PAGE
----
Every few years get your hearing checked, too. The test allows you to make lifestyle adjustments and get treatment as well as alerting you to an existing hearing loss issue.

If You do Hear The Ringing

Ringing means you have tinnitus, but it doesn’t tell you why you have it or how you got it. You can understand more with a little trial and error.

Avoid wearing headphones or earbuds entirely and see if the sound goes away after a while.

Assess your noise exposure. The night before the ringing began were you around loud noise? Did you, for instance:

  • Listen to the music of TV with headphones or earbuds
  • Attend a party
  • Go to a concert
  • Work or sit near an unusually loud noise

The tinnitus is probably short-term if you answered yes to any of these situations.

If The Tinnitus Doesn’t Get Better

The next thing to do would be to have an ear exam. Some potential causes your physician will look for are:

  • Infection
  • Inflammation
  • Stress levels
  • Ear wax
  • Ear damage

Certain medication may cause this problem too such as:

  • Quinine medications
  • Antibiotics
  • Aspirin
  • Cancer Meds
  • Water pills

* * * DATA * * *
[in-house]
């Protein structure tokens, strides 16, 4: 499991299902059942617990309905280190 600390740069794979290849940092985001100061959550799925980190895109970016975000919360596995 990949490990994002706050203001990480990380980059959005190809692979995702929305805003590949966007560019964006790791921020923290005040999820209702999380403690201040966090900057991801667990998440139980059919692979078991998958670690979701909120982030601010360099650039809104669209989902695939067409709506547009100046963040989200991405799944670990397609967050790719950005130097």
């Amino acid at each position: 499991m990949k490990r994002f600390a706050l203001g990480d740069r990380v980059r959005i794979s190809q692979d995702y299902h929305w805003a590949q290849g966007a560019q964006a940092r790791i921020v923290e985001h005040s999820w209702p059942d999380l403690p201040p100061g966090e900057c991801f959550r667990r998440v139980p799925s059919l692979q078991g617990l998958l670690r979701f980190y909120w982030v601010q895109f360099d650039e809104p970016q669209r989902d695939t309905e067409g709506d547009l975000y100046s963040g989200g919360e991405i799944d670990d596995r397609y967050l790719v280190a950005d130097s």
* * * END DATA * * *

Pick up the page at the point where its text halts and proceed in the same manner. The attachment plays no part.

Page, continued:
• Antidepressants

Making a change may get rid of the tinnitus.

If there is no apparent cause, then the doctor can order a hearing examination, or you can schedule one yourself. Hearing aids can better your situation and minimize the ringing, if you do have loss of hearing, by using hearing aids.

How is Tinnitus Treated?

Since tinnitus is a side effect and not an illness, treating the cause would be the first step. The tinnitus should go away once you take the proper medication if you have high blood pressure.

For some people, the only answer is to deal with the tinnitus, which means discovering ways to control it. A helpful tool is a white noise machine. They create the noise the brain is missing and the ringing stops. You can also get the same effect from a fan or dehumidifier.

Tinnitus retraining is another approach. You wear a device that creates a tone to mask the frequencies of the tinnitus. You can use this strategy to learn not to pay attention to it.

You will also want to determine ways to stay away from tinnitus triggers. Start keeping a diary because tinnitus triggers are not the same for everyone. Write down everything before the ringing began.

  • What sound did you hear?
  • What were you doing?
  • What did you eat or drink?

The diary will help you to track patterns. You would know to order something else if you had a double espresso each time because caffeine is a well known trigger.

Your quality of life is affected by tinnitus so your best chance is finding a way to eliminate it or at least reduce its impact. To find out more about your tinnitus, schedule an appointment with a hearing care specialist today.

The site information is for educational and informational purposes only and does not constitute medical advice. To receive personalized advice or treatment, schedule an appointment.